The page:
In the next few months, Alec only opened the case twice more. The first time was to close the dummy’s eyes. A quick Googling showed him how to do it, and he rested slightly easier after that, but not much. The case – Mister Woobles — was always in the back of his mind. It was like Tolstoy’s polar bear. The more he tried not to think about it, the more often it showed up.

He wouldn’t explain it, either. His father didn’t want to know what was in the case, and Alec made sure none of his friends found out about it. Those who had known him long enough were aware that his mother had run away. The fact that she had gone crazy and probably killed herself was more than they needed to know. Mister Woobles would be his alone.

When he moved away to college, he brought it with him. Not because he needed it, not even because he necessarily believed his mother’s words about the dummy “doing right” by him. He found that he couldn’t bear to let it go. The case called to him, lurked in the corner of his mind, and until he knew where it was, he wasn’t able to relax. His stomach tied itself in knots, and leaving the case alone by itself became harder and harder.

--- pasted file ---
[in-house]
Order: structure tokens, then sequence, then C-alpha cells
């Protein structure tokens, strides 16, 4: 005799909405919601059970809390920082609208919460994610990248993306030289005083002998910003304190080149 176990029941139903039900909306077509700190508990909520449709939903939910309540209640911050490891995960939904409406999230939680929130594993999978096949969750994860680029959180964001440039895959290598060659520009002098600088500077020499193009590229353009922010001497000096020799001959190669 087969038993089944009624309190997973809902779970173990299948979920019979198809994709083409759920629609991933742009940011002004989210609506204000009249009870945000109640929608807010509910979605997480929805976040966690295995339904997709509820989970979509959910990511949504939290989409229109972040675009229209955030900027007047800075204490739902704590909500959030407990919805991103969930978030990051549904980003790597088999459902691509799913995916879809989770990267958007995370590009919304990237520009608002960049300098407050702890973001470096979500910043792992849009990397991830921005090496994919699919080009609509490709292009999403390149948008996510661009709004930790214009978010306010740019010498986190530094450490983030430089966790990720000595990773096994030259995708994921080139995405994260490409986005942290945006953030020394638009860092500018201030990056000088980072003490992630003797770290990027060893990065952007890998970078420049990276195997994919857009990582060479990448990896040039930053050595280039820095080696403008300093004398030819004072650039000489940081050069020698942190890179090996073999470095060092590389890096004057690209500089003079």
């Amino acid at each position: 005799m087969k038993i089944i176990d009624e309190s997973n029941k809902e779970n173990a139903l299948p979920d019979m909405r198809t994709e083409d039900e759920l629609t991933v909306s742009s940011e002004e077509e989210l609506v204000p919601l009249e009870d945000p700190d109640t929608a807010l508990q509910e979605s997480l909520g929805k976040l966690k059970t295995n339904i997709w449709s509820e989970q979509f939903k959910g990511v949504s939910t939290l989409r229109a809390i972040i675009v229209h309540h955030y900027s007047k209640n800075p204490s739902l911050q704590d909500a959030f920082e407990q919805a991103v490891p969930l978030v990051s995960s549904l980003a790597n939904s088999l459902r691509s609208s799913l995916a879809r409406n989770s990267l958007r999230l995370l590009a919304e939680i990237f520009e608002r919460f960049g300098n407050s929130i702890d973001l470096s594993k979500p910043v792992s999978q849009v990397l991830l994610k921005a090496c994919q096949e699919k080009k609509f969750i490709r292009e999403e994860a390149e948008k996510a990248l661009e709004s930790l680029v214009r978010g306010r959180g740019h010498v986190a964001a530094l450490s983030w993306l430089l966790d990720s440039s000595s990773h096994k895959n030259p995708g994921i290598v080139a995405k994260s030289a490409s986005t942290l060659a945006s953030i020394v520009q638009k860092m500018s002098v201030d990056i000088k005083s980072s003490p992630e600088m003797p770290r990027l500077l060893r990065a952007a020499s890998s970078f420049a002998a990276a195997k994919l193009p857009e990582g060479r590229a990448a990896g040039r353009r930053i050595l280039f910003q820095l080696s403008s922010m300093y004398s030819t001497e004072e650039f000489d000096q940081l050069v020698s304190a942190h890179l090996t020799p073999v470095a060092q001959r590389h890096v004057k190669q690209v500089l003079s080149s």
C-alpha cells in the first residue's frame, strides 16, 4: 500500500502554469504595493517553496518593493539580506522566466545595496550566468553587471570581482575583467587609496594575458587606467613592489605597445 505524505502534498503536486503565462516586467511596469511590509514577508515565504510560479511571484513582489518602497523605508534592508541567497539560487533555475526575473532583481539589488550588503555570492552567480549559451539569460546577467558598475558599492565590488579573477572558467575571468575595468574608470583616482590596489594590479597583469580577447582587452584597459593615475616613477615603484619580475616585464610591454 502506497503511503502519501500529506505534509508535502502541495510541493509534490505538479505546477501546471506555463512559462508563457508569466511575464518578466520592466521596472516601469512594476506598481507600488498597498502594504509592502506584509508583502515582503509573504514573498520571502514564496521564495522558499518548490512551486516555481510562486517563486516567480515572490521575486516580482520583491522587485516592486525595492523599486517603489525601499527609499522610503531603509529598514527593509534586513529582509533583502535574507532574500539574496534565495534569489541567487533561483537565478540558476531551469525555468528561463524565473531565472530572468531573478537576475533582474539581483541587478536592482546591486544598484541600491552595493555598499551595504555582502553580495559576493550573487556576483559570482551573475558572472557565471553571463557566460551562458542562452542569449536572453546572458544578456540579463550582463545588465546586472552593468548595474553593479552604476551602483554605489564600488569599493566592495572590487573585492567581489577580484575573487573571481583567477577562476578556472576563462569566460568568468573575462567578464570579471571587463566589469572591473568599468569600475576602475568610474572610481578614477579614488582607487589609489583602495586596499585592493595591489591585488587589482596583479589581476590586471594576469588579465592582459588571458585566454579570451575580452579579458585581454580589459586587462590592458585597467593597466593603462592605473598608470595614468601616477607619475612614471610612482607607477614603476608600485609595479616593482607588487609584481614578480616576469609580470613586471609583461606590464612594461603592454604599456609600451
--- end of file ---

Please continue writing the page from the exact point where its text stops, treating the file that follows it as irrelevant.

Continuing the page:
Michael was the one to set him on the path to freedom. He was Alec’s first roommate, and was naturally curious about the case when they moved in together. On the first day, Alec shoved it as far back in the closet as it would go, and when Michael asked what it was, all he’d say was, “Nothing.” He never mentioned it, never explained.

When he came back from class one afternoon and saw Michael playing with Mister Woobles, he erupted in rage.

His scream was wordless and furious. He dropped everything on the floor, ran over and grabbed the doll from Michael’s hands. By the time he managed to stuff the doll back into the case, he was weeping openly.